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California Judge Gets Crash Course on Talcum Powder Ovarian Cancer Link

By Brian Chase on March 22, 2017 - No comments

A California state court judge on Tuesday got a day-long crash course on the alleged connections between Johnson & Johnson’s talcum powder products and ovarian cancer, Courtroom View Network reports. According to an article posted on CVN’s website, the “science day” was to bring Judge Maren Nelson up to speed on the underlying science ahead of a bellwether trial set for July.

These types of “science day” hearings are common in complex mass tort cases to give judges the chance to learn about the science that will serve as the basis for legal arguments in the trial. The hearings were interesting as attorneys for both sides got into everything from talc’s properties as a mineral to the methodology behind the scientific studies that establish the link between talc and ovarian cancer. The scheduled trial will represent more than 300 plaintiffs.

Talcum Powder and Ovarian Cancer

This hearing comes days after J & J landed their first defense verdict in a talcum powder trial in Missouri after suffering three consecutive losses and huge judgments totaling $200 million. These large verdicts spurred additional lawsuits from other woman who alleged that using talcum powder products for feminine hygiene caused their ovarian cancer.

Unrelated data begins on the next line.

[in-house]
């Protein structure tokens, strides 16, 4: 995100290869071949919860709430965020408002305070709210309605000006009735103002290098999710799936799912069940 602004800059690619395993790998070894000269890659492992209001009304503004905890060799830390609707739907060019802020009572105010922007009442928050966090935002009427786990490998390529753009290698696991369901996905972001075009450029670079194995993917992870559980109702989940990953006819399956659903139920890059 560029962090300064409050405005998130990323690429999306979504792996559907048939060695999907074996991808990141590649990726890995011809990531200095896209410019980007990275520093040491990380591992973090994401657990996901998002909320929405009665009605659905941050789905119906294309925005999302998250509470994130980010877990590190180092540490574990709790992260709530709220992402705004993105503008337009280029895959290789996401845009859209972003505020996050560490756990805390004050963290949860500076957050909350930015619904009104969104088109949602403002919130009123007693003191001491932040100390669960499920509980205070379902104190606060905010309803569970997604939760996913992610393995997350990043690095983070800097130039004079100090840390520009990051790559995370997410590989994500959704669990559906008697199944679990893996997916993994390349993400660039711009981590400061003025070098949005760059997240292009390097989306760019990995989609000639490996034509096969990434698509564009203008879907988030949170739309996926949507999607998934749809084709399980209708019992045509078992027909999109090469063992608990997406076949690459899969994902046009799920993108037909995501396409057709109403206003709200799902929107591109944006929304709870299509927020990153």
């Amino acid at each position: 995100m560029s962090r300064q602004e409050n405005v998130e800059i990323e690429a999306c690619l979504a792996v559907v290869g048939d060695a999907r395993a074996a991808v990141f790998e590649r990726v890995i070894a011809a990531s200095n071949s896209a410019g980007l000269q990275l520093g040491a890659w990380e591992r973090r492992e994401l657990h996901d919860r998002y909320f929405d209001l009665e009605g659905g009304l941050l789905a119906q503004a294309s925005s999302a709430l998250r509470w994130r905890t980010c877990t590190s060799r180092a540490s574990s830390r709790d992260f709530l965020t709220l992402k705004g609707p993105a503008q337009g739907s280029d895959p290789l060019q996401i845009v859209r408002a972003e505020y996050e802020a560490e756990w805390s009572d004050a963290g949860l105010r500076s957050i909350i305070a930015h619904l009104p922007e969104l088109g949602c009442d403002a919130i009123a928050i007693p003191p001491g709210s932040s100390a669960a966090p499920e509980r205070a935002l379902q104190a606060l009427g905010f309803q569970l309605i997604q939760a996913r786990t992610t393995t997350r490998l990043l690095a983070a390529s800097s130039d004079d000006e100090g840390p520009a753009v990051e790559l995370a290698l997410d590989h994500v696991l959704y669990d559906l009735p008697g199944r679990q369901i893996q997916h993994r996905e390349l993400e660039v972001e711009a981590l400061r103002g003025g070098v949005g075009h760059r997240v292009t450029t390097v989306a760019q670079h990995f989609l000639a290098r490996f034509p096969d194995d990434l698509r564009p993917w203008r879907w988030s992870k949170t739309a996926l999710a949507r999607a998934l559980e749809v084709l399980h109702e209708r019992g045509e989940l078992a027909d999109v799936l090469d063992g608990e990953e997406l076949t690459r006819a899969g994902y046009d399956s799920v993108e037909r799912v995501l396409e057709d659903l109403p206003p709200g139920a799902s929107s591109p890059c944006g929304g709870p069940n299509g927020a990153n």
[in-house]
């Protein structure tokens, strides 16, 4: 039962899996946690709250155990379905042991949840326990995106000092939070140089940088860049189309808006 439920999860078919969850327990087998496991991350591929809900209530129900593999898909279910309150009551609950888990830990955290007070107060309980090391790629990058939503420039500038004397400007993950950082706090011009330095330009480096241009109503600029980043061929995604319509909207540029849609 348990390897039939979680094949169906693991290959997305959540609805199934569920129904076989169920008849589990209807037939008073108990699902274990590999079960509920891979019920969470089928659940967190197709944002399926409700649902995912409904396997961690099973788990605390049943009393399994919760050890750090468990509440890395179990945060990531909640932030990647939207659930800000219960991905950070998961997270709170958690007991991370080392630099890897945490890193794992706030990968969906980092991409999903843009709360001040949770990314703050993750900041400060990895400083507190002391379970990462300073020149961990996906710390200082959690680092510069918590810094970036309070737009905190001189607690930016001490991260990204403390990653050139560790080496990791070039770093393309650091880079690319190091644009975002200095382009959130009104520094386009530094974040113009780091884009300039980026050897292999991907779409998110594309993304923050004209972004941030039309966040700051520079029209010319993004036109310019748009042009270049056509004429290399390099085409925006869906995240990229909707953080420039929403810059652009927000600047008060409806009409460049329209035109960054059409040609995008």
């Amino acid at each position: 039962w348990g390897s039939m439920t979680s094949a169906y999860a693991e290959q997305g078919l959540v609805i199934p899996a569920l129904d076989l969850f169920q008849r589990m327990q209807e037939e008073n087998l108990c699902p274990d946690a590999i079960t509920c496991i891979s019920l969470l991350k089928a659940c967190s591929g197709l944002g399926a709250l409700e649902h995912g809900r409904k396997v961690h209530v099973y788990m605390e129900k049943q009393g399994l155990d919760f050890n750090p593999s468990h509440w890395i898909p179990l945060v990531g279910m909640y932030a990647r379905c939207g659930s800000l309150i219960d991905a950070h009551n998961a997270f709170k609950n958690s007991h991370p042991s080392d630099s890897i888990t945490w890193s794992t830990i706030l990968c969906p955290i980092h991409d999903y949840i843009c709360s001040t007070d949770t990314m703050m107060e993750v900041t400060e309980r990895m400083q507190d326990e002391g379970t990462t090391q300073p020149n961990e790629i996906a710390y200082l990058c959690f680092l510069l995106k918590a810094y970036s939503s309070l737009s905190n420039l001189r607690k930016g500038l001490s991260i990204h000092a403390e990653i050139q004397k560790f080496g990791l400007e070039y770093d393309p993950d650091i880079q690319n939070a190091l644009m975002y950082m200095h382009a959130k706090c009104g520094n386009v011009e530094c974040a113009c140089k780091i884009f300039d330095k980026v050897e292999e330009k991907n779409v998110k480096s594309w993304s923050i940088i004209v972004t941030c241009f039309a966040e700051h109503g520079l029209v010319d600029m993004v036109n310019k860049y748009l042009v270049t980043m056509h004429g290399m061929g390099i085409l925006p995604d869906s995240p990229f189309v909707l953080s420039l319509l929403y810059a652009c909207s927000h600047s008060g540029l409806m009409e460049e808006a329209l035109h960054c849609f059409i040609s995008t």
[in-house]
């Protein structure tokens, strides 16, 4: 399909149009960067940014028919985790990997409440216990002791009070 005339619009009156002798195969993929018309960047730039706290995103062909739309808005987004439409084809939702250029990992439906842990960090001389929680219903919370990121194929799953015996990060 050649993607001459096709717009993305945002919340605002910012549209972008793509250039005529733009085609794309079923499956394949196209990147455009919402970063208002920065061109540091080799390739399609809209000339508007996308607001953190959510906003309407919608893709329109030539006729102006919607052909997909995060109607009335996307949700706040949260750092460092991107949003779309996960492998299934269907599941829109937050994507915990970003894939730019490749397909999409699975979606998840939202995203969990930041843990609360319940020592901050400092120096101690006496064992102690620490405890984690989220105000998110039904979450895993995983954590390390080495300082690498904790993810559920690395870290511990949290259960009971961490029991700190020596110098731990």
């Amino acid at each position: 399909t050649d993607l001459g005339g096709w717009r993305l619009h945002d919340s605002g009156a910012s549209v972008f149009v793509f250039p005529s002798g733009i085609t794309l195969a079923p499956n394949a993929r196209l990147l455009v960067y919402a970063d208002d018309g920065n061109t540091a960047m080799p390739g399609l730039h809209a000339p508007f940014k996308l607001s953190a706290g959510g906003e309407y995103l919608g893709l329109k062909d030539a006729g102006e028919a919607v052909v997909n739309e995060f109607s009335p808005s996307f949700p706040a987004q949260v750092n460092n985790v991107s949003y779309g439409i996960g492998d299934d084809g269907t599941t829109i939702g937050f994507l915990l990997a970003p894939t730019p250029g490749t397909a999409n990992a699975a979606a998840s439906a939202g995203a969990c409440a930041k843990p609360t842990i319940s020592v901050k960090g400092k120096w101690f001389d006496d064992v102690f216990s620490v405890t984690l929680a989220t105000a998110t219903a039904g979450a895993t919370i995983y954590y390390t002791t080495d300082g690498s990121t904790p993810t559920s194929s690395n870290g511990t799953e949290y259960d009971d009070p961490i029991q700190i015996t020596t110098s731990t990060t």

In these cases, plaintiffs’ attorneys argued that J & J and their talc supplier, Imerys, knew for many years that it was cancer-causing. But the companies say that these arguments are based on flawed science and that talc is no more dangerous than alcohol or red meat. During the hearing, the plaintiffs’ attorneys focused more on studies going as far back as the 1980s showing links between talc and ovarian cancer. The defense cited more recent decisions by regulatory agencies and watchdog groups not to classify talc as a carcinogen.

Justice for Victims

We hope that this mass tort case plays its part in bringing to light the real science, which shows the link between talcum powder and ovarian cancer. The recent large verdicts against J & J have encouraged hundreds of women to come forward and file more lawsuits, which is a good thing. These women, like many others, bought into J & J’s marketing and their commercials, which encouraged women to use talcum powder for feminine hygiene. We hope these victims get justice and fair compensation for their tremendous losses.

Posted in: Defective Products

About the Author: Brian Chase

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